The central bank of Kyrgyzstan is developing a bill for the cryptocurrency industry


The central bank of Kyrgyzstan, the Central Asian country, is working on a draft law to regulate the cryptocurrency sector in the country.

According to a November 13 announcement, the National Bank of the Kyrgyz Republic is developing a draft law that would regulate cryptocurrency exchanges in consultation with industry stakeholders.

The bank said the bill will regulate the sale and purchase of cryptocurrencies with the aim of tackling cryptocurrency fraud schemes and financial crimes, as well as safeguarding the rights of consumers and investors.

Among the expected benefits from upcoming regulations, the bank notes the improvement in the development of digital financial products, favorable conditions for the business community and even the possible introduction of a formal tax regime for digital assets.

However, the bank also expects cryptocurrency legislation to have its share of hurdles, stating that the cross-border nature of many private cryptocurrencies will make the law difficult to enforce without proper infrastructure for monitoring and enforcement.

Indeed, the bank says that due to the “lack of regulation and chaotic nature of the cryptocurrency market,” there is no concrete data on the number of companies that would be subject to the new law.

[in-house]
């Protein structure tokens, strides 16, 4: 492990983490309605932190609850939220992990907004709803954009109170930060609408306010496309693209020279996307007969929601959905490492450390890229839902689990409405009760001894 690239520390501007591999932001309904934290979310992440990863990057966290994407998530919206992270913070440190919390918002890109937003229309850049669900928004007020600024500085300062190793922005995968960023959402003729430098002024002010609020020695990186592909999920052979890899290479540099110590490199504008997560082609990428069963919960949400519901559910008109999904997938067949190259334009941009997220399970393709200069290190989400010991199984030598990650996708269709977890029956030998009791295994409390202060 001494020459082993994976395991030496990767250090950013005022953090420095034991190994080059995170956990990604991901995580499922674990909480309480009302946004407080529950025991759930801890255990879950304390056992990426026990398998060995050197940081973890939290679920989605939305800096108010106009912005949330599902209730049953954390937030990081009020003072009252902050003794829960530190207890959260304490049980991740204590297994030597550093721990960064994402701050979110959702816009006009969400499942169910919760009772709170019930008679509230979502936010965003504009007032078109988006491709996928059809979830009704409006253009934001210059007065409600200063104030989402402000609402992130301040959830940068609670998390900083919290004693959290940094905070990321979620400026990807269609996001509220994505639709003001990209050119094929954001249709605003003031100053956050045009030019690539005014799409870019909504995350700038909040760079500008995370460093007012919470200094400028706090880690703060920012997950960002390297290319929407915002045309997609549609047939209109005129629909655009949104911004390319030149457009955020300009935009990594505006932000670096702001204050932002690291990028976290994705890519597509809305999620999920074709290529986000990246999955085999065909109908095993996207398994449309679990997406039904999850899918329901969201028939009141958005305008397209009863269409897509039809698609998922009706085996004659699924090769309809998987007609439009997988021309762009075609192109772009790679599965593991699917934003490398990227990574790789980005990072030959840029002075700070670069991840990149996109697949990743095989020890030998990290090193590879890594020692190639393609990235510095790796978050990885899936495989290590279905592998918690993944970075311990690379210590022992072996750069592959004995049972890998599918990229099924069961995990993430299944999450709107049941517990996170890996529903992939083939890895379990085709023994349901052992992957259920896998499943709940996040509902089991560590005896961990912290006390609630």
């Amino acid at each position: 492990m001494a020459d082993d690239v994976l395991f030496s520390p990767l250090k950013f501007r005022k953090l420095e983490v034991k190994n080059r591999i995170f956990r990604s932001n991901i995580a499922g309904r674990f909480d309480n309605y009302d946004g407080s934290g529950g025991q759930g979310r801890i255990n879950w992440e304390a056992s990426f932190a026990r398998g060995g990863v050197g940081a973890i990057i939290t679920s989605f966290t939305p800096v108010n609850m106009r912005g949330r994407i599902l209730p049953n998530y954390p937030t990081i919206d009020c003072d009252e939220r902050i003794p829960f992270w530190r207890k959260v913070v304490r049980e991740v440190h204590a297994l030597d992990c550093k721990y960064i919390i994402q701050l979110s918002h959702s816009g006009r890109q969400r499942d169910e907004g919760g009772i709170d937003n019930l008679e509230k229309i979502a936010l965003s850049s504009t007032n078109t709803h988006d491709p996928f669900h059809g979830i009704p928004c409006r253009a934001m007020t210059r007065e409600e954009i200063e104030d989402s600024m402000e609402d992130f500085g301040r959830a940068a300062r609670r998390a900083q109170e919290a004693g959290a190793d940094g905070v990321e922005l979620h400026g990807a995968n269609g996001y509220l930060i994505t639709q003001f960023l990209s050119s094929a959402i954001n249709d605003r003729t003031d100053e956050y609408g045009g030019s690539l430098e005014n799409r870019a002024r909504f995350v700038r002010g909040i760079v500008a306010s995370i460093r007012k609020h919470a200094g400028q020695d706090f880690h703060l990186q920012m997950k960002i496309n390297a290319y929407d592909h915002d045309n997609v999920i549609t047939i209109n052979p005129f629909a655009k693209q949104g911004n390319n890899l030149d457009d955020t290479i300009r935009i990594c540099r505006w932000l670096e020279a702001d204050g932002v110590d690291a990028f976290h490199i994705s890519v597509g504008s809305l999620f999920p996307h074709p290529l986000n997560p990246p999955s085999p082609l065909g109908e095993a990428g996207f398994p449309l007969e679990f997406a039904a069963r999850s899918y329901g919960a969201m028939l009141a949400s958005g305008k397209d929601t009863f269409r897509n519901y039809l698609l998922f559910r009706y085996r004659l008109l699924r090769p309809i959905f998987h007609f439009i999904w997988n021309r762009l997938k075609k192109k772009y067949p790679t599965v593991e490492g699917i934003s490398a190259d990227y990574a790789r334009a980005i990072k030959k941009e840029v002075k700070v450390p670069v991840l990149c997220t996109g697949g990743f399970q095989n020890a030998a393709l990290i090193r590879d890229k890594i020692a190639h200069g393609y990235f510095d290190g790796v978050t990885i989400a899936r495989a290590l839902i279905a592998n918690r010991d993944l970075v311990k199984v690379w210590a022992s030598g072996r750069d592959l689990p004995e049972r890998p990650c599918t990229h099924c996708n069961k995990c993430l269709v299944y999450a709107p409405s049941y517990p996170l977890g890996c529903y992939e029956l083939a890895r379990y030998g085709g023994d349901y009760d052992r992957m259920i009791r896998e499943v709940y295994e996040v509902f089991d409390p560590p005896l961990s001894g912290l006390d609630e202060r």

According to the announcement, the bank expects the tight crypto regulations to provide greater certainty for crypto-related businesses and attract investment without a significant effect on the government’s balance sheet.

The bank will accept draft bills until November 27, after which they will be published on the official register by December 4.

Solid cryptocurrency regulation would take a long time for the politically besieged nation. In August 2019, parliament introduced a bill to tax cryptocurrency miners, only to allow authorities to shut down miners’ electricity a month later due to reported excessive consumption.

Last summer, parliament was still deliberating on a strong tax regime for cryptocurrency miners, but civil unrest has since derailed previous political initiatives, with a seated parliament that elected the nationalist opposition leader and the l former member of parliament Sadyr Japarov as interim president and prime minister in October. 7.

[ad_2]Source link